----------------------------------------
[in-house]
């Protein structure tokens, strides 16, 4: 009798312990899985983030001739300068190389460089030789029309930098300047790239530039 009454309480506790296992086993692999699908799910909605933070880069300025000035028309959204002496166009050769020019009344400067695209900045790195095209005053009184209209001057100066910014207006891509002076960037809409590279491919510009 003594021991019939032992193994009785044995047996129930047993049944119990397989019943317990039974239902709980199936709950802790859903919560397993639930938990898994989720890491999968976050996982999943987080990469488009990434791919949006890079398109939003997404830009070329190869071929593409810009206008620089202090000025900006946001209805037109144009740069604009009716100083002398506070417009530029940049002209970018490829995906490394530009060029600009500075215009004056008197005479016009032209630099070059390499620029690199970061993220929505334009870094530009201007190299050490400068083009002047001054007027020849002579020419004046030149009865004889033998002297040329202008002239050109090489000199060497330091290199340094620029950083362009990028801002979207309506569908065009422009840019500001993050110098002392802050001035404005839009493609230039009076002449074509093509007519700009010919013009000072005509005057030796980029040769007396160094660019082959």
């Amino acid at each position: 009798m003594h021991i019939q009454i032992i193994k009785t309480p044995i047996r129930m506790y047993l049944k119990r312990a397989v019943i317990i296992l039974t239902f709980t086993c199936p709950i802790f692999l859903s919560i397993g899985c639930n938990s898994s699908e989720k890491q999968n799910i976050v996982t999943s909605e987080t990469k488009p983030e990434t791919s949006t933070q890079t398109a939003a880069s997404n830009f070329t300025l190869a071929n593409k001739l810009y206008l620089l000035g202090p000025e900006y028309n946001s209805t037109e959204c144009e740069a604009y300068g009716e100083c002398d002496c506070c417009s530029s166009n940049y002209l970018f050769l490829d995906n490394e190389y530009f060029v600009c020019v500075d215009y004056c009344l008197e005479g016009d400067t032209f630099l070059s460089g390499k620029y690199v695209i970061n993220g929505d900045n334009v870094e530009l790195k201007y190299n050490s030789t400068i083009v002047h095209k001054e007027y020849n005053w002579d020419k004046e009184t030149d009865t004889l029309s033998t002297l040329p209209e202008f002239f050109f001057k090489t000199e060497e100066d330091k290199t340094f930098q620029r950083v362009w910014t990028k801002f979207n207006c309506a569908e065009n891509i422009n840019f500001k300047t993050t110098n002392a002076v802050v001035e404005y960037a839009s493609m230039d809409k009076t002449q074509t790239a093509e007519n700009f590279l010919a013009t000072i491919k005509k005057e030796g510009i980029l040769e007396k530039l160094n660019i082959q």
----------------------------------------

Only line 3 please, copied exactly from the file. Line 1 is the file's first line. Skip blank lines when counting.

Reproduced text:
């Amino acid at each position: 009798m003594h021991i019939q009454i032992i193994k009785t309480p044995i047996r129930m506790y047993l049944k119990r312990a397989v019943i317990i296992l039974t239902f709980t086993c199936p709950i802790f692999l859903s919560i397993g899985c639930n938990s898994s699908e989720k890491q999968n799910i976050v996982t999943s909605e987080t990469k488009p983030e990434t791919s949006t933070q890079t398109a939003a880069s997404n830009f070329t300025l190869a071929n593409k001739l810009y206008l620089l000035g202090p000025e900006y028309n946001s209805t037109e959204c144009e740069a604009y300068g009716e100083c002398d002496c506070c417009s530029s166009n940049y002209l970018f050769l490829d995906n490394e190389y530009f060029v600009c020019v500075d215009y004056c009344l008197e005479g016009d400067t032209f630099l070059s460089g390499k620029y690199v695209i970061n993220g929505d900045n334009v870094e530009l790195k201007y190299n050490s030789t400068i083009v002047h095209k001054e007027y020849n005053w002579d020419k004046e009184t030149d009865t004889l029309s033998t002297l040329p209209e202008f002239f050109f001057k090489t000199e060497e100066d330091k290199t340094f930098q620029r950083v362009w910014t990028k801002f979207n207006c309506a569908e065009n891509i422009n840019f500001k300047t993050t110098n002392a002076v802050v001035e404005y960037a839009s493609m230039d809409k009076t002449q074509t790239a093509e007519n700009f590279l010919a013009t000072i491919k005509k005057e030796g510009i980029l040769e007396k530039l160094n660019i082959q």